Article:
OKLAHOMA CITY – The NBA league office’s decision Wednesday to fine Oklahoma City Thunder forward Serge Ibaka and not suspend him for his hit to the groin of Los Angeles Clippers forward Blake Griffin drew a humorous reaction on Twitter from Griffin and bewilderment from a couple of Miami Heat stars.
The Flagrant 1 foul initially called in the fourth quarter Sunday in the Thunder’s 108-104 win was upgraded to a Flagrant 2 and Ibaka was fined $25,000. The decision not to suspend him allowed Ibaka to play in Wednesday night’s game against the Los Angeles Lakers.
“It’s always better to play than to sit down watching the game,” Ibaka said after the decision came down.
Griffin expressed his thoughts on the non-suspension by spoofing his own Kia car commercials:
Kid Blake: Who are you? Future Blake: you from the future… Don't listen to anything else I've told you just start wearing a cup.— Blake Griffin (@blakegriffin32) March 06, 2013
His Clippers teammate Matt Barnes expressed himself a bit more graphically in his Twitter message:
You can INTENTIONALLY grab or hit someone in the balls & not get suspended, but you push someone & get suspended. #ImConfused— Matt Barnes (@Matt_Barnes22) March 05, 2013
And there was the somewhat odd chiming in from Miami’s disbelieving LeBron James, who came to the defense of his incredulous teammate Dwyane Wade, who was suspended for one game earlier this season for a kick to the groin of Charlotte Bobcats guard Ramon Sessions.
So explain to me the difference? My teammate gets a 1 game suspension and 150k+ taking away from him for his groin altercation #strangetome— LeBron James (@KingJames) March 05, 2013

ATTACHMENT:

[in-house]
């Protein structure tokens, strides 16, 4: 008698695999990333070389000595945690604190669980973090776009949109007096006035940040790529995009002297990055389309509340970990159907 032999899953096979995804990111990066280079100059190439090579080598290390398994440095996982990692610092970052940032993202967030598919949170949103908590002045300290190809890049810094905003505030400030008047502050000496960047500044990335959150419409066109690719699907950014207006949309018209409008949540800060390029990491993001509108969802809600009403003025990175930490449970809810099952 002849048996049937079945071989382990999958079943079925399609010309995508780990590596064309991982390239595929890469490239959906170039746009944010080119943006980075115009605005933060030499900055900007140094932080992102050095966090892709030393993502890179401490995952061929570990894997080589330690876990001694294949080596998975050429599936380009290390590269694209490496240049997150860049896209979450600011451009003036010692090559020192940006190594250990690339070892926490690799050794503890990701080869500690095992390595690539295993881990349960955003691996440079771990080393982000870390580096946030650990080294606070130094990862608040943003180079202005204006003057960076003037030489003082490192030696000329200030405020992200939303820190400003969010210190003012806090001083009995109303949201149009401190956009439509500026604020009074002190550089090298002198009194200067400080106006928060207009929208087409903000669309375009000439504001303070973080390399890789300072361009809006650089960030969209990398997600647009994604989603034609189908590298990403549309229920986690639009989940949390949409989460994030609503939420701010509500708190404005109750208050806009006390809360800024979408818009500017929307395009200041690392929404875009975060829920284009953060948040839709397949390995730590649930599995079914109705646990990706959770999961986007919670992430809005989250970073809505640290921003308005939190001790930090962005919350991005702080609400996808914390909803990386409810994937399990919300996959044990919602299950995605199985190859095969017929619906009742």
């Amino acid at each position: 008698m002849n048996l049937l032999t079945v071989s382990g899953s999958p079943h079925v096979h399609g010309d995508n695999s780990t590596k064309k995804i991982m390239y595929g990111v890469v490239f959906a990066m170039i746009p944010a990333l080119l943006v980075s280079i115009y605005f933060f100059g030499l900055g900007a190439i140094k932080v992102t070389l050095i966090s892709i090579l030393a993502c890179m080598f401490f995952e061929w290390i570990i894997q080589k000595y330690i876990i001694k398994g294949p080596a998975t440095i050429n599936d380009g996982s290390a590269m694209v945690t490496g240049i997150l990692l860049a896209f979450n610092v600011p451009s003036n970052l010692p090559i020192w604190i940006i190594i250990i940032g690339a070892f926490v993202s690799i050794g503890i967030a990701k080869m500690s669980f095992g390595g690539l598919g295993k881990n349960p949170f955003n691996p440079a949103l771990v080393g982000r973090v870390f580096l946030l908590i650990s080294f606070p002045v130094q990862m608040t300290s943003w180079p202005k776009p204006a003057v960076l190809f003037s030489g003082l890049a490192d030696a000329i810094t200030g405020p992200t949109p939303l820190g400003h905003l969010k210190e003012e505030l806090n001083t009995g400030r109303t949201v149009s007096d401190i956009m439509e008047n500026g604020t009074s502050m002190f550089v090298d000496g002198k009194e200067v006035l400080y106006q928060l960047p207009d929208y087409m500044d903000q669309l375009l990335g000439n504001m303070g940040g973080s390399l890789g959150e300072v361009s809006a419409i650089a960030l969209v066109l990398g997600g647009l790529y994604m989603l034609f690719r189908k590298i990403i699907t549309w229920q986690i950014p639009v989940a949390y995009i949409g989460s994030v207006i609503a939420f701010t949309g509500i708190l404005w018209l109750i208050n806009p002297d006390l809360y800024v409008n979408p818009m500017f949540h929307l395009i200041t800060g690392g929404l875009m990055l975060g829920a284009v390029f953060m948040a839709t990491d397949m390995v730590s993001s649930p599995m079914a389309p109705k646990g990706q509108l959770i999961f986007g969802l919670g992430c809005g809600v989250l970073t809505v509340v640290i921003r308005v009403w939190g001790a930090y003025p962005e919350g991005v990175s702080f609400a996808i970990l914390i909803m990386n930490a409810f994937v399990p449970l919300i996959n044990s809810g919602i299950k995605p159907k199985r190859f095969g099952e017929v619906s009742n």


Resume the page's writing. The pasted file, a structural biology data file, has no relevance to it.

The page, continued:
Ibaka said he didn’t see any of the tweets from fellow players, but, yes, he said he heard about them.
“But it is not really my concern,” Ibaka said. “Like I said yesterday about the foul, it wasn’t something I tried to do. The game was physical. I would not try to hurt someone, I am not that type of guy. I like to play hard. And just for all the fans, I did not try to hurt him, and I apologize to all the fans who were watching the game.”
The NBA kicked Dwyane Wade where it hurts, too, suspending the Heat guard for one game for “flailing his leg and making contact with the groin” of Ramon Sessions of the Bobcats on Wednesday in Charlotte.
The one game? Eh. Wade must sit out when Miami (20-6) plays Friday at Detroit (9-22). At 34, 38 and 37 minutes the last three games, the latter two in a back-to-back, the point can be made that the rest will do him good.
Except that this has become about more than the one game. Wade “getting his Rockettes on” against Sessionswas so over the line and has become part of such a growing list of regrettable moments that his reputation is suffering.
Whether Wade is wounded by comments along the lines of Boston’s Rajon Rondo calling him out for “dirty plays” is not known. But Wade should care. A suspension for appearing to purposely kick an opponent in the groin for no reason other than Sessions taking a foul opens the kind of file with the NBA no one should want.
The second-best player on a team with aspirations for a title repeat will be judged from now on through a different, harsher prism. There is a precedent. Wade, for all the good he has done in a career that will lead to the Hall of Fame, also has a history that will work against him if future incidents come up.
During a game in Boston in the 2011 regular season, Wade was hit with a flagrant foul for shoving Kevin Garnett after Garnett had leveled Mike Miller with a screen.
In the 2011 playoffs, Wade got wrapped up with Rondo while going for a loose ball. After Rondo elbowed Wade, he appeared to stick his leg out and sweep Rondo to the court. It resulted in Rondo dislocating his elbow. At the time, Wade said it was inadvertent.
Wade broke Kobe Bryant’s nose, raking him from behind during an unusual physical play during the 2012 All-Star Game. Bryant had fouled Wade twice previously in the game.
During a regular-season game last April in Miami, Wade threw a forearm at Chicago Bulls guard Rip Hamilton after Hamilton bumped him trying to create space on the perimeter. Wade was called for a flagrant foul.
During the first round of the playoffs last season, Wade threw the shoe of New York Knicks guard Mike Bibby off the court after Bibby lost it getting a rebound.